Transparent supply chains have now become the expectation of consumers and industry alike. Seen as a vital step in the pursuit of a more responsible sector, an increasing number of brands are focused on gaining visibility of their supplier relationships.
What are the opportunities and challenges in traceability? For long and complex supply chains, how do brands start and what does evaluation and communication look like. Can transparency help consumers concerned about the impacts of what they buy make more informed decisions? What role will the Australian Modern Slavery Act play?
Join Melinda Tually, Director of ethical supply chain consultancy Ndless: The New Normal and Coordinator of Fashion Revolution Australia in discussing this timely topic with leading brands.
Melinda Tually, Director Ndless: The New Normal
Melinda is a responsible business strategist advising brands and retailers on ethical sourcing and supply chain strategy, social and environmental risks, communications, partnerships and sourcing.
Creative Director and Co-founder
Marnie Goding is co-founder and Creative Director of Melbourne fashion label ELK. The brand was launched in 2004 alongside husband and jeweller Adam Koniaras.
Marnie’s background in Marketing and Adam’s experience as a craftsman combined to launch a label offering niche product through the provision of ethically made, contemporary accessories and fashion items that were limited in the Australian market at the time. Their combined capabilities for running a business, designing, manufacturing and marketing has given ELK a competitive edge and resulted in a passionate, independent fashion business over the past 15 years.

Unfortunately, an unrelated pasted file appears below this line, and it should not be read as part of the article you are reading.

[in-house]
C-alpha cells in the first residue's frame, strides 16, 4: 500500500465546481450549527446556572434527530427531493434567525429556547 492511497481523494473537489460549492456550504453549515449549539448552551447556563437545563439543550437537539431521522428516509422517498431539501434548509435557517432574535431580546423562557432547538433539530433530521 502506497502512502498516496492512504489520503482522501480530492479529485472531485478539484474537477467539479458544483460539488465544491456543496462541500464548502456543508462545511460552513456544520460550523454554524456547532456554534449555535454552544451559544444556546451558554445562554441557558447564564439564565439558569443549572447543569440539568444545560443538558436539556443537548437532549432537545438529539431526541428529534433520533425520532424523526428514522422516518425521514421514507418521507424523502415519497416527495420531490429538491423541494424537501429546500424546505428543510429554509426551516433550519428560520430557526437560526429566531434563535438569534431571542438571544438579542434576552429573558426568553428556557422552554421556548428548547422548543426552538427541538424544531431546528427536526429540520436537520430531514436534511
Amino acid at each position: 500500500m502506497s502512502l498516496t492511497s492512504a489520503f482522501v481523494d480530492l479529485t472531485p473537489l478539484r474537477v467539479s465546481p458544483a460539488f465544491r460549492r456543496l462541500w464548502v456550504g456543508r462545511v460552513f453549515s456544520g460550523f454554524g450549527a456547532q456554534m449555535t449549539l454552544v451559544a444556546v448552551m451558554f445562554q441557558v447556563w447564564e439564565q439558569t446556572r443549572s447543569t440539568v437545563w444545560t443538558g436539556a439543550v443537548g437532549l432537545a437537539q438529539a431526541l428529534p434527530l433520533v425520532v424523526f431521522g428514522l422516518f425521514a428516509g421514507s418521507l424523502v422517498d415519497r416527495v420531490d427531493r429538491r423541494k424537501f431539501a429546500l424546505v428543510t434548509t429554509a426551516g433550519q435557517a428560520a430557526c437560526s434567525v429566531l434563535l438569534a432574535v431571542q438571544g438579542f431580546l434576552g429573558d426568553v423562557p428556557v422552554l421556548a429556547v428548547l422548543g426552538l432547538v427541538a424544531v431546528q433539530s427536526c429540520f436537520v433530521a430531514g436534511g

Today ELK has emerged as a leader in the industry as a brand at the forefront of positive change and is the first fashion business of its size to release an in depth transparency report. With four years of research and training, a dedicated team and active industry participation there are few other Australian labels with the depth of knowledge or all encompassing commitment to redesigning their business.
The brand is on a journey to create great Australian design for a growing global audience, to share the story of a business in transformation, to innovate and to challenge traditional thinking for a better way to make and work in the world of fashion.
Head of Sustainability
David Jones and Country Road Group
As Head of Sustainability for David Jones and Country Road Group, Eloise leads the retailers’ Good Business Journey sustainability strategy. This program embeds sustainability into every aspect of the David Jones and Country Road Group brands, including their work with suppliers, partners and customers across eight key areas: ethical trade, sustainable farming and sourcing of raw materials, energy efficiency, waste reduction, water stewardship, social development, health and wellness, and people and transformation. Eloise and her team work with suppliers to maintain high ethical and social standards in the supply chain and to ensure the use of responsibly sourced fabrics.
Chair / Co-Founder
John Condilis, Chair and Co-Founder of Nobody Denim and Australian Fashion Council Board Co-Chair is passionate about growing and re-establishing the clothing manufacturing industry in Australia. The Nobody story began with a small, family-built denim laundry in the backstreets of Melbourne, Australia in 1999. Founded on the belief that making jeans could be imbued with integrity and creativity, Nobody Denim has continued to go from strength to strength. From fabric sourcing to fit and finish, the Nobody team show a dedication to their craft, a commitment to quality and a genuine understanding of their customers’ needs.
John is committed to maintaining an ethical and sustainable operational facility, with transparency at the core of Nobody’s business activities. The label is accredited with Ethical Clothing Australia, ensuring everyone involved in making their designs receives fair wages and are provided with safe working conditions.